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Articles Posted in Pharmaceutical Injury

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By Jessica Surber, Attorney

English, Lucas, Priest & Owsley, LLP

dangerous products
Our firm routinely handles nursing home abuse, neglect and wrongful death cases. We see families every day who have trusted their loved ones to assisted living facilities or nursing homes but have found that the care was not up to basic standards.

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Risperdal drug injuryEarlier this month, a jury in Pennsylvania delivered the largest verdict yet against the maker of Risperdal, an antipsychotic medication. A jury awarded a family $70 million as compensation for devastating drug side effects suffered by their son. According to media reports, this is the fifth such lawsuit in Philadelphia, but by far the largest verdict, against Janssen, the manufacturer of Risperdal.

The plaintiff in the lawsuit, a boy who lived in Tennessee, grew large breasts as a result of taking the drug. The condition he suffered from is called gynecomastia, which is a known possible side effect of Risperdal. In marketing the drug and in Janssen’s defense in court, the manufacturer downplayed this side effect – but as this family can tell you, it is an incredibly difficult ordeal for those who develop it.

Risperdal is used in some patients to treat psychiatric disorders. In 2002, the U.S. Food and Drug Administration approved it for use for those who suffered from schizophrenia. In 2003, the FDA approved Risperdal for treatment of manic episodes of bipolar disorder. Since those are limited uses confined to small populations, the company began seeking more ways to market the drug.

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Pinnacle hip replacementA two-month trial in Dallas brought back a huge verdict against Johnson & Johnson, the manufacturer the Pinnacle hip replacement, which is a metal-on-metal hip replacement system. The jury verdict came back today after only one day of deliberations. The jury verdict awarded $497.6 million in damages to five plaintiffs whose cases were combined as part of a multidistrict litigation. The figure included $360 million in punitive damages against DePuy.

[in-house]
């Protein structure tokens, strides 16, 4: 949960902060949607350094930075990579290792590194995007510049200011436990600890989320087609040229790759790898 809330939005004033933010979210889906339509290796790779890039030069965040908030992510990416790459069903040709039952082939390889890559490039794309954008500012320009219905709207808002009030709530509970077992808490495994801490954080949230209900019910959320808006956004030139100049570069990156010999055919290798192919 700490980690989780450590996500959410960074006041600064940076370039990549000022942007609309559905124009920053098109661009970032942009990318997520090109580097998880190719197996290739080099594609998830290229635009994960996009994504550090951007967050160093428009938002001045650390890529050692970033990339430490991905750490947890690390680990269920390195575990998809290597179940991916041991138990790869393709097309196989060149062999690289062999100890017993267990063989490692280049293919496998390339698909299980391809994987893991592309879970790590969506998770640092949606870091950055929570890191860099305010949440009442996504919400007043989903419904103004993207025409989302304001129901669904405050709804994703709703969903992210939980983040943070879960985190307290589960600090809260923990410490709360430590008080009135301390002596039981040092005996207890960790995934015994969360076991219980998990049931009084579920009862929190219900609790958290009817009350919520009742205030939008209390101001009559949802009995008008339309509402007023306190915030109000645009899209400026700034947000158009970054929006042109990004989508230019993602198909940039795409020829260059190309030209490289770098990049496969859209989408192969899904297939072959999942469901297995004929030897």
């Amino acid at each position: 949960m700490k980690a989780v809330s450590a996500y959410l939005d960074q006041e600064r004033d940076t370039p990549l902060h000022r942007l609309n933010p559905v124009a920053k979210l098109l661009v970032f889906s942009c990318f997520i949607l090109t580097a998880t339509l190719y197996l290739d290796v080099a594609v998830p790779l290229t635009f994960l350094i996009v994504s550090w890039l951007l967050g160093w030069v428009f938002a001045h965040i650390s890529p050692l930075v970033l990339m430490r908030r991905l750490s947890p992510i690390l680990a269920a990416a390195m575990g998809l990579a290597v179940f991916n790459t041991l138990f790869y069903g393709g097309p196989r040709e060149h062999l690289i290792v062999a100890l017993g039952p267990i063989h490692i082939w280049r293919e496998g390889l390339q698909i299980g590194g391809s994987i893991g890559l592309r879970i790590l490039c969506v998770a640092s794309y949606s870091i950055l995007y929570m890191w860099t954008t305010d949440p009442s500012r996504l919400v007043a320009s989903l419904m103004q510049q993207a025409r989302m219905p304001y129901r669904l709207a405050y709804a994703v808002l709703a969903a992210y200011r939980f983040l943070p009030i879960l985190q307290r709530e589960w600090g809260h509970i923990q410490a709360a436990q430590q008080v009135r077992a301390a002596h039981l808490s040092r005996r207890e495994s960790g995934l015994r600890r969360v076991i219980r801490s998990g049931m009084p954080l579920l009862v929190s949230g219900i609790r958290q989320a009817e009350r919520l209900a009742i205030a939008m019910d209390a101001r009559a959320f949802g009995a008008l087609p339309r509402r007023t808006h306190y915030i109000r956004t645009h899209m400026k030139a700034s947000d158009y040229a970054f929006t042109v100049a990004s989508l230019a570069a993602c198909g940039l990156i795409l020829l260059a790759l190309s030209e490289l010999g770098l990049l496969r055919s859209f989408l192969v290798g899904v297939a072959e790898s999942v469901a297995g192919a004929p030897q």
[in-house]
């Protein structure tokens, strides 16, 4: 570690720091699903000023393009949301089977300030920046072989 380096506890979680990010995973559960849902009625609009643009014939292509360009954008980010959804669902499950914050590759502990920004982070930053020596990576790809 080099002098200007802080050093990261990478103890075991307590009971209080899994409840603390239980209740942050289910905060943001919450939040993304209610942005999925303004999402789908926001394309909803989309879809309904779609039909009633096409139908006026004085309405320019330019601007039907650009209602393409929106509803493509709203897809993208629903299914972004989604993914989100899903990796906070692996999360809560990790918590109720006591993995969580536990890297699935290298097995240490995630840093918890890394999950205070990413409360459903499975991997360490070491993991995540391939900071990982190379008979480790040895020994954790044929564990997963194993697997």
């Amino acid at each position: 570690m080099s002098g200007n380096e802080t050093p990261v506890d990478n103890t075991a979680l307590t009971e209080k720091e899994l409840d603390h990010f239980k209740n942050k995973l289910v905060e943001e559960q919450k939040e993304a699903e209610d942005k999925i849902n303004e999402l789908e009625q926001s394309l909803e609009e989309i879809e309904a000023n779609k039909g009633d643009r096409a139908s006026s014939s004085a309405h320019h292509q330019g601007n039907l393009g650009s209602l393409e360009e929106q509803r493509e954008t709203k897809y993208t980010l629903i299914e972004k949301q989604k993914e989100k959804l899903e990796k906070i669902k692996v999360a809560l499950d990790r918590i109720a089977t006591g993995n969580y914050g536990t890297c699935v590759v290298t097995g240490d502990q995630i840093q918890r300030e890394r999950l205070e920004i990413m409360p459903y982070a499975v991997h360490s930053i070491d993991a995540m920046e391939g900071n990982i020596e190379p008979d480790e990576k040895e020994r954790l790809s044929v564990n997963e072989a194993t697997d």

The case is considered to be a bellwether case, meaning the outcome of the case indicates how the courts and juries may see future hip replacement cases. The result of the case was posted on law news site Law360 today.

The device targeted in this lawsuit is the Pinnacle Acetabular Cup System, which is made by DePuy, a division of Johnson & Johnson. One of the key components of the Pinnacle hip replacement is a cobalt and chromium liner in the cup part – which was also a key part of the problem with the device.

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dangerous products

According to the Centers for Disease Control and Prevention, about half of all Americans take at least one prescription medication. Many also take over-the-counter medications – such as pain relievers, vitamins, and antihistamines – on a regular basis. It is, therefore, very important that pharmaceutical products be carefully monitored.

Patients who are harmed by unreasonably dangerous or defective medications may be able to obtain compensation for their injuries via a product liability lawsuit. Such suits often allege multiple theories of liability, including negligence, strict liability, failure to warn, and breach of warranty.

The United States Food and Drug Administration (FDA) is the federal agency charged with protecting and promoting the health of Americans through the regulation and supervision of prescription drugs, over-the-counter medications, dietary supplements, and related products.

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When a consumer is injured because of a dangerous product, the consumer has a right to pursue financial compensation for his or her injuries via a product liability lawsuit. There are several types of theories that may be used in product liability cases, depending upon the circumstances.

These types of theories include strict product liability, design defect, manufacturing defect, failure to warn, and breach of warranty. Design defects typically affect an entire line of products that were manufactured according to an inherently dangerous design. Manufacturing defects, on the other hand, may involve only a few products that were the subjects of a flaw in the construction or production process.

Damages available in a product liability case may include past and future medical expenses, pain and suffering, and lost wages. In some cases, there is also the possibility of punitive damages in cases of particularly egregious conduct by the manufacturer.